The good: I love the feeling of being sucked into a book’s world, and Fleishman is in Trouble does this brilliantly.
The not-so-good: I want to know more about Rachel.
Why I chose it: A lot of people whose book opinions I respect enjoyed it.
Publisher: Wildfire (Hachette)
Setting: Mainly New York City
Rating: 10 out of 10
If there is a book that should be winning all the awards in 2019, it is Fleishman is in Trouble. This debut novel seems pretty simple on description – the breakdown of a marriage and the aftermath – but it has a colossal impact. Feelings of every type abound, combined with awkwardness, loss for youth and just…everything. It’s life on paper.
Toby Fleishman is a hepatologist. He’s also newly single after the end of his marriage to Rachel, who is incredibly ambitious and thinks he should be too. Rachel is a monster, Toby thinks, and he is well rid of her. He’s now on every dating app possible and enjoying the free sex and desirability that wasn’t a feature of his youth. Sex is his first priority, followed by work and/or his kids. Then Rachel dumps his children on him to go away for the weekend, and doesn’t come back. Despite Toby’s recollections of being the main parent to his children during his marriage, he’s in a flap. How can he organise his children in the summer while enjoying his newfound sexual freedom? It’s difficult and made all the more complicated by a patient requiring a liver transplant, the kids getting in trouble and his rash sacking of their long-term nanny. But what about Rachel, who has disappeared? She’s not taking calls and she hasn’t been home. Toby is furious, but does he care enough to search for her?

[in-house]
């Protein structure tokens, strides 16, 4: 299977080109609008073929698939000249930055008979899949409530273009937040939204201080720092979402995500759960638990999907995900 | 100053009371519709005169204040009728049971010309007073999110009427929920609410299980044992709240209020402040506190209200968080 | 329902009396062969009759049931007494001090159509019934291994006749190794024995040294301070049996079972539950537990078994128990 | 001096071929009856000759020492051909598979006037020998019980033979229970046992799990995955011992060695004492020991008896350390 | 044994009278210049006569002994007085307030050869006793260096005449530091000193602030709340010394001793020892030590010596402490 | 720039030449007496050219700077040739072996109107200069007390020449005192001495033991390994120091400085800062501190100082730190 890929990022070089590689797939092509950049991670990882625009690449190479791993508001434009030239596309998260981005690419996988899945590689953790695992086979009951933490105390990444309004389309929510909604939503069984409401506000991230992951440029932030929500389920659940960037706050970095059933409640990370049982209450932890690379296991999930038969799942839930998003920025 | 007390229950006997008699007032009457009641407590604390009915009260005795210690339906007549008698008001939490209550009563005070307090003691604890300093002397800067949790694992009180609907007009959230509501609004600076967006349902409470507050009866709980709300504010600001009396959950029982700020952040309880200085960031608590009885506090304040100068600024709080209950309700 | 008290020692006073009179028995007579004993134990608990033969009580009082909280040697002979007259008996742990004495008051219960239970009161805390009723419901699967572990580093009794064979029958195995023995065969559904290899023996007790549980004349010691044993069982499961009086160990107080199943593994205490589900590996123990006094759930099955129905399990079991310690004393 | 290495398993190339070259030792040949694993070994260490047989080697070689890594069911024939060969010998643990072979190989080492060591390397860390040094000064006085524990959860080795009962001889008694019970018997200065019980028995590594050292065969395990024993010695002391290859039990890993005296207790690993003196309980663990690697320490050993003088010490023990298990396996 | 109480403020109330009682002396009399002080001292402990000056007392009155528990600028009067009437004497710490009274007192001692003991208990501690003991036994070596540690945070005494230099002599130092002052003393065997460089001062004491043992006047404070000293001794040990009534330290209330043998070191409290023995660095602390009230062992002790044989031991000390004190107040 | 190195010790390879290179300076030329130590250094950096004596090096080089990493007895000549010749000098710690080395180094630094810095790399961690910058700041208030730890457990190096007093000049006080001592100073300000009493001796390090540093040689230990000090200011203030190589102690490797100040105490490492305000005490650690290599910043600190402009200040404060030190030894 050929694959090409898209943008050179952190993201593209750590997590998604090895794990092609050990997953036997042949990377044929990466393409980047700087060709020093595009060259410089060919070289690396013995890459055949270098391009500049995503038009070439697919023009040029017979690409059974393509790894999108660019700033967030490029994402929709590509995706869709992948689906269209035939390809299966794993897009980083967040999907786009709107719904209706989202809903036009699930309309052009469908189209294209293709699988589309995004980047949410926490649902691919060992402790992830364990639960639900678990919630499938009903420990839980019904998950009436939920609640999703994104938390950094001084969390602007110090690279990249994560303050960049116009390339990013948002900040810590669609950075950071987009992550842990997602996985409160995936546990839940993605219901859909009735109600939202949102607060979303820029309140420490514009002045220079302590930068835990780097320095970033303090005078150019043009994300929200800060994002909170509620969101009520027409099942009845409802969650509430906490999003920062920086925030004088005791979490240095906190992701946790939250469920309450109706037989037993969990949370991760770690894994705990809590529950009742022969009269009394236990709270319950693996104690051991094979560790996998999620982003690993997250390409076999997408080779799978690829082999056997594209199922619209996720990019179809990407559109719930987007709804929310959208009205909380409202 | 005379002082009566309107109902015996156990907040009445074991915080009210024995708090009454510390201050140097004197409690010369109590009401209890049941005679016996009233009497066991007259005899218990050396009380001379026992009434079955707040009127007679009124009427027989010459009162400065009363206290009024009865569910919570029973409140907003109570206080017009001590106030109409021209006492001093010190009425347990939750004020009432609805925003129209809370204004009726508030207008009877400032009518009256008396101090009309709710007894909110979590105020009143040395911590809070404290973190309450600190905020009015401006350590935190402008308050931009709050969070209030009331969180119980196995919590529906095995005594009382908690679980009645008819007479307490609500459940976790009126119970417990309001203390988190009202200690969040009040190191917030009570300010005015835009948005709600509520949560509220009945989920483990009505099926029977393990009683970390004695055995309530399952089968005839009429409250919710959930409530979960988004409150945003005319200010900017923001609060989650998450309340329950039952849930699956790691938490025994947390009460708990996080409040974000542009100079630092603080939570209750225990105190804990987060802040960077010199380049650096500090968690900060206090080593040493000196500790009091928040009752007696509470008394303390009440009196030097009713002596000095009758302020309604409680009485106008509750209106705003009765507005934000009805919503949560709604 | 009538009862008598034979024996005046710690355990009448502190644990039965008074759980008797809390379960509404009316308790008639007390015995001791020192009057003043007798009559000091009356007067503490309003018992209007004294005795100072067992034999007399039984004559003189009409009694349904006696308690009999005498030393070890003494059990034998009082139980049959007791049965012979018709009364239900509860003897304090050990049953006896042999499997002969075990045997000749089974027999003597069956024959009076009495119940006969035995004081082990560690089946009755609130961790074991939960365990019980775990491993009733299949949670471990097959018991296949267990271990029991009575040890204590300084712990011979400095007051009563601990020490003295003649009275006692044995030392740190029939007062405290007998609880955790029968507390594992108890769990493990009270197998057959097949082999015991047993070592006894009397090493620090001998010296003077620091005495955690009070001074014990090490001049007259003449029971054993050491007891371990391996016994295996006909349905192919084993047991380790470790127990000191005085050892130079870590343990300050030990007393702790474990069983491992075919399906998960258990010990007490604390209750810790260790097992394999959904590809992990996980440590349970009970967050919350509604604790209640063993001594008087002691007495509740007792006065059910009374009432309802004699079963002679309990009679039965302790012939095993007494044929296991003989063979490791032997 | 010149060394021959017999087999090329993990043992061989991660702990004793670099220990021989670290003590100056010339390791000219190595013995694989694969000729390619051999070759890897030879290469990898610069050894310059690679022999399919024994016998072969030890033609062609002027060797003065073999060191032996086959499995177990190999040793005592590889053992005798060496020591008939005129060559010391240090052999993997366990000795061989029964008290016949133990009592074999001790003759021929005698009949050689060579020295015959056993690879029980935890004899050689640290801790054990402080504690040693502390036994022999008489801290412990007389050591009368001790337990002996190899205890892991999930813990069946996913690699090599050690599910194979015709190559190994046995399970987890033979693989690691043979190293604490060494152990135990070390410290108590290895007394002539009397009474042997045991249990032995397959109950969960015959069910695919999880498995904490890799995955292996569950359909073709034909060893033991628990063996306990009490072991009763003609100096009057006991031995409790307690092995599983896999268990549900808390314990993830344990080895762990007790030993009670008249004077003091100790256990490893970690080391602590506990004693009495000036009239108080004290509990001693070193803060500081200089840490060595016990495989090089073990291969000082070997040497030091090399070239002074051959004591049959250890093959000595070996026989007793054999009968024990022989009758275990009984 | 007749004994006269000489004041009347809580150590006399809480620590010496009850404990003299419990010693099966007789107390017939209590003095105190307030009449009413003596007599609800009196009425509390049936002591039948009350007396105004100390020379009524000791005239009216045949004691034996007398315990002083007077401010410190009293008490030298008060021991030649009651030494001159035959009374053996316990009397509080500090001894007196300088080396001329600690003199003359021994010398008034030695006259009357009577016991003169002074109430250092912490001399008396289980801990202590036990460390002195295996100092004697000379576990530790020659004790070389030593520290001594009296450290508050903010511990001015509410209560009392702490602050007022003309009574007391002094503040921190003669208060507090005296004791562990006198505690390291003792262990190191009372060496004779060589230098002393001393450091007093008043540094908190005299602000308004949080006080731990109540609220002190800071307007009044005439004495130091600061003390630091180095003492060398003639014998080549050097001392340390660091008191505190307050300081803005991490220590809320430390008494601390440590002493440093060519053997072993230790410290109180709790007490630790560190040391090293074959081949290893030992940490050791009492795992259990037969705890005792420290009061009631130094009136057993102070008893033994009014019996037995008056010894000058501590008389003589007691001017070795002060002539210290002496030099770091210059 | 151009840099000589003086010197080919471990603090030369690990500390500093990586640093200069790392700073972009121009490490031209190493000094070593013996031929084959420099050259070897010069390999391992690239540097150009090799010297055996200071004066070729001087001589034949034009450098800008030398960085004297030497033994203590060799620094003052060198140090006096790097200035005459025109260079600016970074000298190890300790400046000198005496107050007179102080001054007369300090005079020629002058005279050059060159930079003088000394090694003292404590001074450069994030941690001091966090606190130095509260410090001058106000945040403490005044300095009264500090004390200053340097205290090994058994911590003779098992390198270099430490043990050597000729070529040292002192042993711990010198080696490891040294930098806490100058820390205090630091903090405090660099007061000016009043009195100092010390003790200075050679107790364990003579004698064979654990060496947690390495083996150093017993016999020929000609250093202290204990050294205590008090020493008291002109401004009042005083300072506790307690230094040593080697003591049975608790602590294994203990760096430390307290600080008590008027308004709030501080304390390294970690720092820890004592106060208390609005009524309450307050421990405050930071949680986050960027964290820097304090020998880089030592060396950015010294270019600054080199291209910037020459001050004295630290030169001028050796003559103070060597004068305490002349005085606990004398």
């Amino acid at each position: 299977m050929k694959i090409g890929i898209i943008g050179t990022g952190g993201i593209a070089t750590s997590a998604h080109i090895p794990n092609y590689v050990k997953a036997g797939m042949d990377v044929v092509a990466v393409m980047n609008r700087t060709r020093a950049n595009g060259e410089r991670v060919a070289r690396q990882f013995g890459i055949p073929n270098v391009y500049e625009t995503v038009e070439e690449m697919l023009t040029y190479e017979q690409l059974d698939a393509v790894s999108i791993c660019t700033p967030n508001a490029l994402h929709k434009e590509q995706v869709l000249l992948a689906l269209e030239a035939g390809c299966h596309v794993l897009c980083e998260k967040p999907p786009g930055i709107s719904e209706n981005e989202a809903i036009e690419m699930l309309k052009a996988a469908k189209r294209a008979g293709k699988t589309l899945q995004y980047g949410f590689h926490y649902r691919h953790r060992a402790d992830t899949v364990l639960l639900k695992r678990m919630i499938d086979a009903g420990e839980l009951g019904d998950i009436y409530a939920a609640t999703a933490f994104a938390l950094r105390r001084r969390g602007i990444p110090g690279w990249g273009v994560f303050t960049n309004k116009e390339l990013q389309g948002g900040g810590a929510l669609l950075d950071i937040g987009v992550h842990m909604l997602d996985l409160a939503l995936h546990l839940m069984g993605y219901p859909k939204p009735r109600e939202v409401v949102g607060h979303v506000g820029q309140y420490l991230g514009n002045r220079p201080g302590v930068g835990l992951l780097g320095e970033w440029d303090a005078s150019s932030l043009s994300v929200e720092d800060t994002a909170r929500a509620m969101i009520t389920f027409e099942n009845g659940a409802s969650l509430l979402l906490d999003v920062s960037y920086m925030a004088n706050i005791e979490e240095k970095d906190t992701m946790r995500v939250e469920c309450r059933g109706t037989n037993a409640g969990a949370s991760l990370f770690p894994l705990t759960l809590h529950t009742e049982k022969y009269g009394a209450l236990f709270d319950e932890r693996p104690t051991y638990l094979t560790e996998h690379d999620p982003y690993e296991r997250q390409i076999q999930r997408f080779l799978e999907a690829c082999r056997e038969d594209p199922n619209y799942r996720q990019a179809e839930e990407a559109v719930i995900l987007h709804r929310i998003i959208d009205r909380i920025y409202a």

Rachel’s side of the story does appear later through the narrator of the book, Toby’s college friend Libby. They haven’t spoken for years, but start to meet up again after his separation. Libby was once a fearless reporter on a men’s magazine. Now she’s a mother in the suburbs who is trying and failing to write a novel. She is everything Rachel is not – a devoted, stay at home mum and someone that gave up her career (reluctantly, but only she knows that) for family. There is nothing sexual in their relationship but to Toby she is kind of a pillar of how a wife should be. (Of course, Rachel is everything a wife shouldn’t be – driven, busy, successful…)
I love the perspectives offered in Fleishman is in Trouble and how my opinions of the characters shifted as more is revealed of their pasts. Toby is set up to be a Good Guy – he’s a doctor, good Jewish boy, done everything right…so he’s entitled to have some fun off the leash of his disastrous marriage, right? Rachel is driven by social climbing, money, social standing…everything that can be valued in the eyes of others in terms of dollars. But are first assumptions correct? I loved how things changed piece by piece and with small details added. Rachel is a jerk. No, Toby is. Rachel is correct. No, Toby is. Fleishman is in Trouble is an unguarded view of perception, selfishness, love, hate and everything in between. Simply put, it must be read and enjoyed by all.